VANCOUVER, July 12, 2012 /CNW/ - The BCGEU is calling on the government
to justify the use of public funds at a Kelowna seniors' facility that
continues to flip contracts to reduce costs and drive down wages. In a
letter sent to Mike de Jong, BC's Minister of Health; and Robert
Halpenny, President and CEO, Interior Health Authority, BCGEU voiced
its concerns over provincial government funding of for profit private
healthcare. These concerns were raised on the same day that direct care
services for seniors at Spring Valley seniors' home, a residential care
facility owned by Park Place Seniors Living in Kelowna, is being handed
over to a new contractor.
Park Place Seniors Living -- Spring Valley's owner/operator -- chose to
terminate the contract with its existing care provider and contract
with another company to provide care. This is the second time Park
Place has enabled full contracting out of care services in the past
Advocare Health Services, a subcontractor at Spring Valley, issued lay
off notice to 130 health care aides and health care assistants in May.
The approximately 90 workers who have been hired back under the new
contractor will be working for up to $3 an hour less to perform the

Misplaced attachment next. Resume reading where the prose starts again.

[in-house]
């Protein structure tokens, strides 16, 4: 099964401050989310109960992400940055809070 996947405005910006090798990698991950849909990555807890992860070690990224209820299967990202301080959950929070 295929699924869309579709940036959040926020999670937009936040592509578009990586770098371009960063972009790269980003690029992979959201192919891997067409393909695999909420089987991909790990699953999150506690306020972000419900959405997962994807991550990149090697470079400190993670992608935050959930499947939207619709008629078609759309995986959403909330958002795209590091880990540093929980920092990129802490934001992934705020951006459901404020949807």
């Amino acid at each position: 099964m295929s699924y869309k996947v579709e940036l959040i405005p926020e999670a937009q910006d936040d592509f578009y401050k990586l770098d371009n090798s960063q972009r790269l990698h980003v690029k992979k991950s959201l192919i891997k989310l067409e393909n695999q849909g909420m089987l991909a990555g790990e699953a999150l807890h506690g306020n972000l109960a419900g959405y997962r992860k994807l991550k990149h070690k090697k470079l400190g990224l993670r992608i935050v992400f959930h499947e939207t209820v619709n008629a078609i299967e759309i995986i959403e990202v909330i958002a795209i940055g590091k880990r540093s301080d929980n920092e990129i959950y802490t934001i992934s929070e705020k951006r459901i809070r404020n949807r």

same work. Many have worked at the facility for decades.
Spring Valley residents will now be faced with a lack of continuity of
care, which research has indicated leads to poor quality care for
seniors. "Putting profits ahead of seniors care just isn't good enough.
Our seniors deserve better," says BCGEU President Darryl Walker. "On
behalf of our 65,000 members I would like to send a message of
appreciation to the workers who are out of their jobs today who are
facing a difficult challenge in balancing their desire to provide
quality care for seniors with the pressure of losing their job and
having to choose to work for less."
"We are concerned because it is another attempt by an employer to drive
down the wages of health care workers, as a result of Bill 29," says
Darryl Walker. "This also becomes a gender issue, as most of the
workers impacted are women."
The passage of Bill 29 in 2002 allowed care facilities to contract out
care and support services to reduce costs. The Supreme Court of Canada
struck down key parts of Bill 29 in 2007, but it did not restore
contracting-out protections to health care workers.
"We owe B.C. seniors quality care. We also owe workers a decent standard
of living. This means retaining trained and knowledgeable care aides in
seniors' care facilities," says Walker. The BCGEU is calling on the BC
government to safeguard existing, dedicated and experienced employees
any time a health care contract is retendered. In addition BCGEU would
like the BC government to investigate the current funding directed to
Park Place Seniors Living at Spring Valley and ensure that it is being
used in the best public interest and to protect standards of care for
SOURCE B.C. Government and Service Employees' Union
For further information:
Holly Reid, BCGEU Communications, 604-785-0124, email@example.com